Town of Warwick's new phone-based alert system passes first test

| 28 Sep 2011 | 02:12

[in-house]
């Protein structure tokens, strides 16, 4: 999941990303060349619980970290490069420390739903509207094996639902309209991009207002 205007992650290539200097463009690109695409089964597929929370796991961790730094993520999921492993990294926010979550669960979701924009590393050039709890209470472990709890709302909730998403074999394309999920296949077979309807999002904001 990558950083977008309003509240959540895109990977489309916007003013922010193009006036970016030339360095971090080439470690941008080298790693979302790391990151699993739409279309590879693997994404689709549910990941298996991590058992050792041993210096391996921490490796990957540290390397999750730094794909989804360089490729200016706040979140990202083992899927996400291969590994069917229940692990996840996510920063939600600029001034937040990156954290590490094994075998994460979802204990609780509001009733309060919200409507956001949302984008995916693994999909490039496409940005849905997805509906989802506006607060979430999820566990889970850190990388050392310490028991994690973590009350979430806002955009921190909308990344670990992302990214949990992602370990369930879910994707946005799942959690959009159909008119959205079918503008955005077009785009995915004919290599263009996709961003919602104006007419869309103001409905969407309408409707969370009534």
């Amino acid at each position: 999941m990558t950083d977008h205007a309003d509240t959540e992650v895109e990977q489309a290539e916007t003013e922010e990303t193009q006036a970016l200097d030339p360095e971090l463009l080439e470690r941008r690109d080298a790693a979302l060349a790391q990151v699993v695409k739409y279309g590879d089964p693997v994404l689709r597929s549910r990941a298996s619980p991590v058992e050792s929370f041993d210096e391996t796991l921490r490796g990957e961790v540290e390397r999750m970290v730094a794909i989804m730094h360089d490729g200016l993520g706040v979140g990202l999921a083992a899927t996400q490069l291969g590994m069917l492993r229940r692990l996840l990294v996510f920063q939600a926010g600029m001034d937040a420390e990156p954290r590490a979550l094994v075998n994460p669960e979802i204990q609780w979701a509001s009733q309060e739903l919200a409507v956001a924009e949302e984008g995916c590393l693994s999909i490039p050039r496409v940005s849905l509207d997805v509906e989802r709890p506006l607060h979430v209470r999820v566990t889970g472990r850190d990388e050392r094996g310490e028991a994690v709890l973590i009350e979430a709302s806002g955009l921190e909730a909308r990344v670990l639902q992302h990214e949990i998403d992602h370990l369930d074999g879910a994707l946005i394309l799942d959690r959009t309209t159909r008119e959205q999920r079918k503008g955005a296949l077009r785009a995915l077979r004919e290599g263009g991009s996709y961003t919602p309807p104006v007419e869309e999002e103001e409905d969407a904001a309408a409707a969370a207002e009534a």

WARWICK - "The test went great. It was very successful." That's how town Supervisor Michael Sweeton views the results of the first test of the town's Hometown Alert System. It happened on April 19 at 6:30 p.m. Sweeton said the test was run out of the police department at the town hall. Two police dispatchers and the supervisor ran the test. They chose the area within a one-quarter mile radius of Jones Chemical. The alert system is a phone-based system with pre-programmed phone numbers. When an area is chosen to be alerted, those phone numbers included in that area are automatically dialed. A recorded message is heard with instructions. During this test, the message clearly stated this is a test of the emergency alert system. It directed the recipient to push "1" to acknowledge the call. Of the 168 phone numbers dialed, 137 people were reached, leaving 31 that were not answered. Of the 137 who were reached, 73 followed the instructions and pressed "1." The remaining 64 answered the call but did not respond. Sweeton said it took six minutes to call the 168 numbers. The test actually made 290 calls—the extra calls were redialed numbers when a busy signal was received. Several recipients called the police station to find out what was going on. Sweeton said he and the dispatchers are able to key in how many times to call a number when a busy signal is received. The police can print out the names and addresses of those who do not answer the alert calls. In a real emergency, Sweeton noted, the police can go to those addresses and notify them in person. The town uses the published phone numbers from Warwick Valley Telephone. Anyone wanting to include an unlisted phone number or a cell phone can go to the town's website — — print out a form, complete it, and send it to the town clerk's office. Or, just call the clerk for a copy of the request form. The alert system was installed last year sparked by concerns of the residents surrounding the Jones Chemical plant in the village. Jones Chemical paid for the installation of the system. This alert system can be used to notify the entire town or any size section of it. Sweeton said the village can use it to announce things such as hydrant flushings or weather emergencies. Sweeton plans to present the system to the school district too. The town will conduct additional tests of the system in the future. Like this one, though, future tests will be unannounced.